IDEAS home Printed from https://ideas.repec.org/
MyIDEAS: Login to save this paper or follow this series

Do Small States Get More Federal Monies?Myth and Reality About the US SenateMalapportionment

  • Valentino Larcinese
  • Leonzio Rizzo
  • Cecilia Testa

We analyze the relationship between senate malapportionment and the allocation ofthe US federal budget to the states during the period 1978-2002. A substantialliterature originating from the influential paper by ?) finds that small andoverrepresented states get significantly larger shares of federal funds. We show thatthese studies suffer from fundamental identification problems and grosslyoverestimate the impact of malapportionment. Most of the estimated impact is not ascale but a change effect. Rather than evidence of "small state advantage", we findthat states with fast growing population are penalized in the allocation of the federalbudget independently of whether they are large or small.

If you experience problems downloading a file, check if you have the proper application to view it first. In case of further problems read the IDEAS help page. Note that these files are not on the IDEAS site. Please be patient as the files may be large.

File URL: http://sticerd.lse.ac.uk/dps/eopp/eopp07.pdf
Download Restriction: no

Paper provided by Suntory and Toyota International Centres for Economics and Related Disciplines, LSE in its series STICERD - Economic Organisation and Public Policy Discussion Papers Series with number 007.

as
in new window

Length:
Date of creation: Apr 2009
Date of revision:
Handle: RePEc:cep:stieop:007
Contact details of provider: Web page: http://sticerd.lse.ac.uk/_new/publications/default.asp

References listed on IDEAS
Please report citation or reference errors to , or , if you are the registered author of the cited work, log in to your RePEc Author Service profile, click on "citations" and make appropriate adjustments.:

as in new window
  1. Moffitt, Robert, 1990. "Has State Redistribution Policy Grown More Conservative?," National Tax Journal, National Tax Association, vol. 43(2), pages 123-42, June.
  2. Atlas, Cary M, et al, 1995. "Slicing the Federal Government Net Spending Pie: Who Wins, Who Loses, and Why," American Economic Review, American Economic Association, vol. 85(3), pages 624-29, June.
  3. Brian Knight, 2005. "Estimating the Value of Proposal Power," American Economic Review, American Economic Association, vol. 95(5), pages 1639-1652, December.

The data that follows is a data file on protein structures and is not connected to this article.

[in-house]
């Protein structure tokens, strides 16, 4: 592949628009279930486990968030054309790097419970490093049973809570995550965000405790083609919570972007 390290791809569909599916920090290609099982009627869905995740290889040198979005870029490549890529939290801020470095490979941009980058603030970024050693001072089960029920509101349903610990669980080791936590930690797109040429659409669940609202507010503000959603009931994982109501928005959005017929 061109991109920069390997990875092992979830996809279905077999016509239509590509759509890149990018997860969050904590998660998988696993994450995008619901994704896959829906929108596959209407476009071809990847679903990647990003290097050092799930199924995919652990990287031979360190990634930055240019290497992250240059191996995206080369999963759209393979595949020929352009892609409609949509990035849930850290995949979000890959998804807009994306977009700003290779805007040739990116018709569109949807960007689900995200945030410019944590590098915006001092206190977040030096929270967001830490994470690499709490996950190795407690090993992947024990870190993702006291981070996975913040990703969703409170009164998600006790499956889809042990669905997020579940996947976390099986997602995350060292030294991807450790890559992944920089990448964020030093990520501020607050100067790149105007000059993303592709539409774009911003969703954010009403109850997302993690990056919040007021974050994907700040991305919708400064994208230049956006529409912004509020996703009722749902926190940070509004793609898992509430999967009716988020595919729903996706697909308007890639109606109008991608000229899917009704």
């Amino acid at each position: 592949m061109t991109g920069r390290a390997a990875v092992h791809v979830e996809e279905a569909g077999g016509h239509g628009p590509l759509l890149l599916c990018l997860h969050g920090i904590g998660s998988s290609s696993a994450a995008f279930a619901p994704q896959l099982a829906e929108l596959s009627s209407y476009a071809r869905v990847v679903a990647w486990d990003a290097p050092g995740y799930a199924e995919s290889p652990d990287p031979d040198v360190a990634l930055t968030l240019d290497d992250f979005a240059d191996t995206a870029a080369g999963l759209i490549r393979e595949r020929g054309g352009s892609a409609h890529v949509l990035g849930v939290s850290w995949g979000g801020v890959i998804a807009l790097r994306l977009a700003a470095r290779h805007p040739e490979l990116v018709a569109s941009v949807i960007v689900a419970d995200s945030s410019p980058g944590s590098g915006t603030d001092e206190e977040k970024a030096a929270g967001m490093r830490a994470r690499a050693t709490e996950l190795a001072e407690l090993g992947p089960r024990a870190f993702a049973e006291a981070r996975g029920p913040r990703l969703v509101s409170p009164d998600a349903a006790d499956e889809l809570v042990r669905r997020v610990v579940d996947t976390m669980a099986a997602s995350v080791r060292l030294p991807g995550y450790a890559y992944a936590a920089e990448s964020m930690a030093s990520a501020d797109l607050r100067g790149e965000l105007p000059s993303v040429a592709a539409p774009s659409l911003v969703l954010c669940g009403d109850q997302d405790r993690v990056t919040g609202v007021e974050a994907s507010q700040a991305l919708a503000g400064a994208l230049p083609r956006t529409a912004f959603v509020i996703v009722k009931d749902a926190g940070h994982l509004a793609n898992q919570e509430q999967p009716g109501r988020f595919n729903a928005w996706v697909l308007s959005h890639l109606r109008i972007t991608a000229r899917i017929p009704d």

4. Valentino Larcinese & Leonzio Rizzo & Cecilia Testa, 2005. "Allocating the US Federal Budget to the States: the Impact of the President," STICERD - Political Economy and Public Policy Paper Series 03, Suntory and Toyota International Centres for Economics and Related Disciplines, LSE.
  5. Wright, Gavin, 1974. "The Political Economy of New Deal Spending: An Econometric Analysis," The Review of Economics and Statistics, MIT Press, vol. 56(1), pages 30-38, February.
  6. Hauk, William R. & Wacziarg, Romain, 2007. "Small States, Big Pork," Quarterly Journal of Political Science, now publishers, vol. 2(1), pages 95-106, March.
  7. Brian Knight, 2004. "Legislative Representation, Bargaining Power, and the Distribution of Federal Funds: Evidence from the U.S. Senate," NBER Working Papers 10385, National Bureau of Economic Research, Inc.
  8. Robert A. Moffitt, 2003. "Means-Tested Transfer Programs in the United States," NBER Books, National Bureau of Economic Research, Inc, number moff03-1, October.
  9. Gary Hoover & Paul Pecorino, 2005. "The Political Determinants of Federal Expenditure at the State Level," Public Choice, Springer, vol. 123(1), pages 95-113, April.
  10. Wallis, John Joseph, 1998. "The Political Economy of New Deal Spending Revisited, Again: With and without Nevada," Explorations in Economic History, Elsevier, vol. 35(2), pages 140-170, April.
Full references (including those not matched with items on IDEAS)

This item is not listed on Wikipedia, on a reading list or among the top items on IDEAS.

When requesting a correction, please mention this item's handle: RePEc:cep:stieop:007. See general information about how to correct material in RePEc.

For technical questions regarding this item, or to correct its authors, title, abstract, bibliographic or download information, contact: ()

If you have authored this item and are not yet registered with RePEc, we encourage you to do it here. This allows to link your profile to this item. It also allows you to accept potential citations to this item that we are uncertain about.

If references are entirely missing, you can add them using this form.

If the full references list an item that is present in RePEc, but the system did not link to it, you can help with this form.

If you know of missing items citing this one, you can help us creating those links by adding the relevant references in the same way as above, for each refering item. If you are a registered author of this item, you may also want to check the "citations" tab in your profile, as there may be some citations waiting for confirmation.

Please note that corrections may take a couple of weeks to filter through the various RePEc services.

This information is provided to you by IDEAS at the Research Division of the Federal Reserve Bank of St. Louis using RePEc data.